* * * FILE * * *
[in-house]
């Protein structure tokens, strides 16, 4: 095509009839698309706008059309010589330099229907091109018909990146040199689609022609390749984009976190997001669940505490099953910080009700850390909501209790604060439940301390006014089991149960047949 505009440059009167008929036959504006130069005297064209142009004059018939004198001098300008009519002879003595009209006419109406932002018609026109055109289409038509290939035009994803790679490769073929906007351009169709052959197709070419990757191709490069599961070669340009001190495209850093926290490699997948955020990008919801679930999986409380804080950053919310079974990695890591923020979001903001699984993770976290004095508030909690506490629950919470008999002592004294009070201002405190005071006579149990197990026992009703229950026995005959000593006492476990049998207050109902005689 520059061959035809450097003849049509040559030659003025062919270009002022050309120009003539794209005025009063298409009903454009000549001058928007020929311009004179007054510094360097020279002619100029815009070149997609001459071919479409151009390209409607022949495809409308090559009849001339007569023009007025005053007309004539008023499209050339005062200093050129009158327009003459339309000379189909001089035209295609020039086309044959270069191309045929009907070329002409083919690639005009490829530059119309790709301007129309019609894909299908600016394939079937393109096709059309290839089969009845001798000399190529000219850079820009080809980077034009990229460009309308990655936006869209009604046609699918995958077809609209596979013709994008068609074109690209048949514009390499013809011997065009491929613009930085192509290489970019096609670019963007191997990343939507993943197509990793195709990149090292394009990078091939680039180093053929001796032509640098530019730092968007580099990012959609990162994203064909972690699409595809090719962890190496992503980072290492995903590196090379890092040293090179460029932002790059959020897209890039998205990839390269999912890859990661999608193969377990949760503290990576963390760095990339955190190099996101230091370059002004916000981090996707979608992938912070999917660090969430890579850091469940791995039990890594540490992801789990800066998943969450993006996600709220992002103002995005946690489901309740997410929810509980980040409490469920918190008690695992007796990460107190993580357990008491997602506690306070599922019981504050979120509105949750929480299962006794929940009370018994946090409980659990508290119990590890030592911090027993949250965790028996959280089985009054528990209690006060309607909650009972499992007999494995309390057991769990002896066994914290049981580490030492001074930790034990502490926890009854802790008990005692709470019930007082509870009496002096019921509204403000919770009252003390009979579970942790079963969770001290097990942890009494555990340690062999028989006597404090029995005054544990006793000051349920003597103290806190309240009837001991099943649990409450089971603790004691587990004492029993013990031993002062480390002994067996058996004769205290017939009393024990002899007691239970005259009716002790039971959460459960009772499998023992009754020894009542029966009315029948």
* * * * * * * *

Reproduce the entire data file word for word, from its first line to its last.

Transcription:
[in-house]
């Protein structure tokens, strides 16, 4: 095509009839698309706008059309010589330099229907091109018909990146040199689609022609390749984009976190997001669940505490099953910080009700850390909501209790604060439940301390006014089991149960047949 505009440059009167008929036959504006130069005297064209142009004059018939004198001098300008009519002879003595009209006419109406932002018609026109055109289409038509290939035009994803790679490769073929906007351009169709052959197709070419990757191709490069599961070669340009001190495209850093926290490699997948955020990008919801679930999986409380804080950053919310079974990695890591923020979001903001699984993770976290004095508030909690506490629950919470008999002592004294009070201002405190005071006579149990197990026992009703229950026995005959000593006492476990049998207050109902005689 520059061959035809450097003849049509040559030659003025062919270009002022050309120009003539794209005025009063298409009903454009000549001058928007020929311009004179007054510094360097020279002619100029815009070149997609001459071919479409151009390209409607022949495809409308090559009849001339007569023009007025005053007309004539008023499209050339005062200093050129009158327009003459339309000379189909001089035209295609020039086309044959270069191309045929009907070329002409083919690639005009490829530059119309790709301007129309019609894909299908600016394939079937393109096709059309290839089969009845001798000399190529000219850079820009080809980077034009990229460009309308990655936006869209009604046609699918995958077809609209596979013709994008068609074109690209048949514009390499013809011997065009491929613009930085192509290489970019096609670019963007191997990343939507993943197509990793195709990149090292394009990078091939680039180093053929001796032509640098530019730092968007580099990012959609990162994203064909972690699409595809090719962890190496992503980072290492995903590196090379890092040293090179460029932002790059959020897209890039998205990839390269999912890859990661999608193969377990949760503290990576963390760095990339955190190099996101230091370059002004916000981090996707979608992938912070999917660090969430890579850091469940791995039990890594540490992801789990800066998943969450993006996600709220992002103002995005946690489901309740997410929810509980980040409490469920918190008690695992007796990460107190993580357990008491997602506690306070599922019981504050979120509105949750929480299962006794929940009370018994946090409980659990508290119990590890030592911090027993949250965790028996959280089985009054528990209690006060309607909650009972499992007999494995309390057991769990002896066994914290049981580490030492001074930790034990502490926890009854802790008990005692709470019930007082509870009496002096019921509204403000919770009252003390009979579970942790079963969770001290097990942890009494555990340690062999028989006597404090029995005054544990006793000051349920003597103290806190309240009837001991099943649990409450089971603790004691587990004492029993013990031993002062480390002994067996058996004769205290017939009393024990002899007691239970005259009716002790039971959460459960009772499998023992009754020894009542029966009315029948």